ST. PAUL, Minn. (AP) — Minnesota's health insurance exchange announced Wednesday that it enrolled more than 116,000 residents in private plans this year, a record number that comes amid cuts and uncertainty for health care nationwide.
Open enrollment ended Sunday, and MNsure's signups in its fifth year narrowly beat its previous high of nearly 115,000. But this year's strong figures came in an enrollment period more than two weeks shorter.
MNsure chief executive Allison O'Toole said its performance showcased the importance of the flexibility that Minnesota and the 11 other states with their own exchanges have. While the federal HealthCare.gov portal slashed budgets for advertising and outreach and ended enrollment in mid-December, Minnesota was able to extend its own signup period and continue its campaigns to encourage residents to shop for insurance.
"We've never faced stronger headwinds than we did this year," O'Toole said. "We're so happy to be serving so many Minnesotans."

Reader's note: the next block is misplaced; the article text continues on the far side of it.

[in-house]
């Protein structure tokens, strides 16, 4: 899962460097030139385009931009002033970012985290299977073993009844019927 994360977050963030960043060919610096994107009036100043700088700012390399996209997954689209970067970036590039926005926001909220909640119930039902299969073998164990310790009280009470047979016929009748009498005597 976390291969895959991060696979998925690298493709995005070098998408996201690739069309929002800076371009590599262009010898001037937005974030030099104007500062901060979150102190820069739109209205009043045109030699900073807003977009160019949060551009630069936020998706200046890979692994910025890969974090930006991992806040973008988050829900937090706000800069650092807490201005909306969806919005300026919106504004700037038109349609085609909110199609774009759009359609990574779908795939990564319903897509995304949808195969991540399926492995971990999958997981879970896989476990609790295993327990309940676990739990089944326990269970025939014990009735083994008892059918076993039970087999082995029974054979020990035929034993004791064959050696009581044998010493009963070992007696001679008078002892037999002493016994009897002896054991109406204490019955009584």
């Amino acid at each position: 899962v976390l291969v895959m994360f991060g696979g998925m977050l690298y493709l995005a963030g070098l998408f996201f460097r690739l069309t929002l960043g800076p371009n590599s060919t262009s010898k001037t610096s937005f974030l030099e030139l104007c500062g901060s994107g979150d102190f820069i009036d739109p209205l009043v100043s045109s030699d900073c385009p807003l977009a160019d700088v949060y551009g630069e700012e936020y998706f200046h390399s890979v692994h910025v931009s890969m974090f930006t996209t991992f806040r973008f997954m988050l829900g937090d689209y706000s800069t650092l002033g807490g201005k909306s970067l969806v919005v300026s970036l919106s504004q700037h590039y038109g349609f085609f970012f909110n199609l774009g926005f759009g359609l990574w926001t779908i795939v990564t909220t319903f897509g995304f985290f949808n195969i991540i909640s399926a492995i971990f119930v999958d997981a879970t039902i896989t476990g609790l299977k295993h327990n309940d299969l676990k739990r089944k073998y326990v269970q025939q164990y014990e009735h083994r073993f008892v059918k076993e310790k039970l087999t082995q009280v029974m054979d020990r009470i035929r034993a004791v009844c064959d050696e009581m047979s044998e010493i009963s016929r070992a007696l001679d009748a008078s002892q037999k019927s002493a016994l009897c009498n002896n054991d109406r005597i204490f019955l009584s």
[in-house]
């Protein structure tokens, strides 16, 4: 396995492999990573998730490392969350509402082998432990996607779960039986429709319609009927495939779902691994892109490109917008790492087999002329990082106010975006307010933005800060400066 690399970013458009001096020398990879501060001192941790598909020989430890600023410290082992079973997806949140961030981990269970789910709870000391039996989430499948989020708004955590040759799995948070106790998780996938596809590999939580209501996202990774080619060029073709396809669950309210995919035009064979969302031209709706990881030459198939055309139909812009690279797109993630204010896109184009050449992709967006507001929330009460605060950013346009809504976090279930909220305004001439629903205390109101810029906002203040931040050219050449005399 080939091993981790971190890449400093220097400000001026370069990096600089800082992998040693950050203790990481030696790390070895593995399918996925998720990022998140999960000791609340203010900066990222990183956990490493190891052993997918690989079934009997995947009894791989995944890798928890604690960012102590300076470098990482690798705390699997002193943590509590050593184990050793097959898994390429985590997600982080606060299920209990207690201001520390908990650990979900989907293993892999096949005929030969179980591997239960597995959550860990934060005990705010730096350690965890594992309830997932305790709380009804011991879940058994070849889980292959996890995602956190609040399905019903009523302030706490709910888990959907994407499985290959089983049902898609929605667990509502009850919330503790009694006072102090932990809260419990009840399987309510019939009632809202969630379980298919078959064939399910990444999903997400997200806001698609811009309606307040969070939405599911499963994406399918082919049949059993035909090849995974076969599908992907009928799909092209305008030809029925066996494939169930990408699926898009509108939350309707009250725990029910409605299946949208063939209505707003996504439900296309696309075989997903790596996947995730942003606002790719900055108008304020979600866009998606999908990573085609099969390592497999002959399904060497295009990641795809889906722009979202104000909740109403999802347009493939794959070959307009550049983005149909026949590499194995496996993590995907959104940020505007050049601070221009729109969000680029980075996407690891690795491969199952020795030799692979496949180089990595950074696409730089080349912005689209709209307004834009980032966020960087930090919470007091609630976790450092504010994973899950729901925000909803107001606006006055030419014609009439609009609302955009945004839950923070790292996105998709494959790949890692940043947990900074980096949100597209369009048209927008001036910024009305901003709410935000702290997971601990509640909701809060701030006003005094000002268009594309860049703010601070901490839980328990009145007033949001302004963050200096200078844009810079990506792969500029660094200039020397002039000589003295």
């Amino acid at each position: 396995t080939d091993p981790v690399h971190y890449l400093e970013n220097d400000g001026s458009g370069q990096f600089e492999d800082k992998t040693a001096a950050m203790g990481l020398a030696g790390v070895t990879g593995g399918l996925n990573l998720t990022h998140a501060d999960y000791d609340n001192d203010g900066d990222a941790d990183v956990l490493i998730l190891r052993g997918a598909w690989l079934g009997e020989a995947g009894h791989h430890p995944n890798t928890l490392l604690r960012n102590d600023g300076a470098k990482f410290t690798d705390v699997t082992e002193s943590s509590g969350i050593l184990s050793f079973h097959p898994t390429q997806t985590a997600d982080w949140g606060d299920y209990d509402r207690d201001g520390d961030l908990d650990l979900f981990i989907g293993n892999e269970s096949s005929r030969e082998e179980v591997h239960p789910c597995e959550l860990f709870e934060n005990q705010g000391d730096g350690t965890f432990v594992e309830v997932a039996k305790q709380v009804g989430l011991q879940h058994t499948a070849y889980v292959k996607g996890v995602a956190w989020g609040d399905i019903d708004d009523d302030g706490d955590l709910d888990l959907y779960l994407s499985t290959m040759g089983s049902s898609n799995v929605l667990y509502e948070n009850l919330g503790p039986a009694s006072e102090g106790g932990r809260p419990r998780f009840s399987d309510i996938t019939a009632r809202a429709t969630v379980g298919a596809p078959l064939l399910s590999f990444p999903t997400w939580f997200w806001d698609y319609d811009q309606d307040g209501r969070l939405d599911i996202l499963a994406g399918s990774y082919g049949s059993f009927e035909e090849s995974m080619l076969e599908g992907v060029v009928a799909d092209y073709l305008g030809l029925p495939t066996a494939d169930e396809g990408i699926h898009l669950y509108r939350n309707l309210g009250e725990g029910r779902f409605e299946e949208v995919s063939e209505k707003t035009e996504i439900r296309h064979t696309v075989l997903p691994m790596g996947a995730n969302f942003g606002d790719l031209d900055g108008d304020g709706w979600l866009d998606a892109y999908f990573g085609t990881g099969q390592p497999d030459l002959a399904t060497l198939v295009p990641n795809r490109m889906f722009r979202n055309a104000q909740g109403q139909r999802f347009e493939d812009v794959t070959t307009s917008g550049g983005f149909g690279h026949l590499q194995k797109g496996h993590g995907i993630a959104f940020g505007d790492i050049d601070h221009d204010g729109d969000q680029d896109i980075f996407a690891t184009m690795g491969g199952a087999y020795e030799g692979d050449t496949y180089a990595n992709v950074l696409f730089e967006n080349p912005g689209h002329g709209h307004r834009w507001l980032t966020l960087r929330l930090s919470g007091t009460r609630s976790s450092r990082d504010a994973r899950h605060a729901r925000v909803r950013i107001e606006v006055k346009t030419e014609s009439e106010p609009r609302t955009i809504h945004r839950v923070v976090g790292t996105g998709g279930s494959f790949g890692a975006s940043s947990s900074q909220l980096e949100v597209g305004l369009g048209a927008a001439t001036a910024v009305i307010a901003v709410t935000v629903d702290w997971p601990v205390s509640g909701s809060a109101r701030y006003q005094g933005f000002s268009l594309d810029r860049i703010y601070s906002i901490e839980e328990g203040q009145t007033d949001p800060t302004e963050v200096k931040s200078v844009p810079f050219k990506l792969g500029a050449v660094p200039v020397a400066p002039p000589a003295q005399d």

It also comes on the heels of signs of concern that the state's individual market — where shoppers who don't get coverage through their employers or public programs buy insurance — was nearing collapse. Every insurer providing coverage nearly left the market in 2016, and premiums jumped by double digits in both 2015 and 2016.
The Legislature stepped in last year with a pair of costly measures meant to help control premiums and stem insurers' heavy losses. O'Toole said their registration numbers were proof that the market was stabilizing.
More than 60 percent of MNsure shoppers qualified for federal tax credits on their plans, and the exchange said the average savings was $7,000 per year.